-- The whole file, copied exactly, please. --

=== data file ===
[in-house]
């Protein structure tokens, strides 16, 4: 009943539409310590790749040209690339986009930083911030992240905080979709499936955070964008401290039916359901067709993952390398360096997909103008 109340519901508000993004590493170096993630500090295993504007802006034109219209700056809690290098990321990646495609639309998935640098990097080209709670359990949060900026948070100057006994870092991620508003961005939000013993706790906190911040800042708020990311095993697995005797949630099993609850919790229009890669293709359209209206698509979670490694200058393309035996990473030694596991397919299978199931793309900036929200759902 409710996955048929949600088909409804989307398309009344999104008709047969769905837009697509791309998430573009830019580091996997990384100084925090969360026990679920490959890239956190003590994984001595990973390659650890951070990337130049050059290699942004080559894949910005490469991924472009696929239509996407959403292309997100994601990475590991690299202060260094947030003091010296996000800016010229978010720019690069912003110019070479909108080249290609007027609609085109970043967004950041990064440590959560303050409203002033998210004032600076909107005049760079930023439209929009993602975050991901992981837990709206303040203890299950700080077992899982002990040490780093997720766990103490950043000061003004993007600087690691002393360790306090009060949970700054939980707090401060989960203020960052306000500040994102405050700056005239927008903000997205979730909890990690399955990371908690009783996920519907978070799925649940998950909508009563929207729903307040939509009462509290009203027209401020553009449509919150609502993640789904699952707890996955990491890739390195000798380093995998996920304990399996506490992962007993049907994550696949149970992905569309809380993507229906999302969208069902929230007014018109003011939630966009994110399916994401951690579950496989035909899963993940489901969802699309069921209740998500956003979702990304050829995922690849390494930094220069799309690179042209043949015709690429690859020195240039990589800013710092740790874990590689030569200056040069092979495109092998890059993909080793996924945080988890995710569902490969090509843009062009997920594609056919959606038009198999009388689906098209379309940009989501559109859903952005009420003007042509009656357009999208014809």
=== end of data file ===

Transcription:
[in-house]
């Protein structure tokens, strides 16, 4: 009943539409310590790749040209690339986009930083911030992240905080979709499936955070964008401290039916359901067709993952390398360096997909103008 109340519901508000993004590493170096993630500090295993504007802006034109219209700056809690290098990321990646495609639309998935640098990097080209709670359990949060900026948070100057006994870092991620508003961005939000013993706790906190911040800042708020990311095993697995005797949630099993609850919790229009890669293709359209209206698509979670490694200058393309035996990473030694596991397919299978199931793309900036929200759902 409710996955048929949600088909409804989307398309009344999104008709047969769905837009697509791309998430573009830019580091996997990384100084925090969360026990679920490959890239956190003590994984001595990973390659650890951070990337130049050059290699942004080559894949910005490469991924472009696929239509996407959403292309997100994601990475590991690299202060260094947030003091010296996000800016010229978010720019690069912003110019070479909108080249290609007027609609085109970043967004950041990064440590959560303050409203002033998210004032600076909107005049760079930023439209929009993602975050991901992981837990709206303040203890299950700080077992899982002990040490780093997720766990103490950043000061003004993007600087690691002393360790306090009060949970700054939980707090401060989960203020960052306000500040994102405050700056005239927008903000997205979730909890990690399955990371908690009783996920519907978070799925649940998950909508009563929207729903307040939509009462509290009203027209401020553009449509919150609502993640789904699952707890996955990491890739390195000798380093995998996920304990399996506490992962007993049907994550696949149970992905569309809380993507229906999302969208069902929230007014018109003011939630966009994110399916994401951690579950496989035909899963993940489901969802699309069921209740998500956003979702990304050829995922690849390494930094220069799309690179042209043949015709690429690859020195240039990589800013710092740790874990590689030569200056040069092979495109092998890059993909080793996924945080988890995710569902490969090509843009062009997920594609056919959606038009198999009388689906098209379309940009989501559109859903952005009420003007042509009656357009999208014809």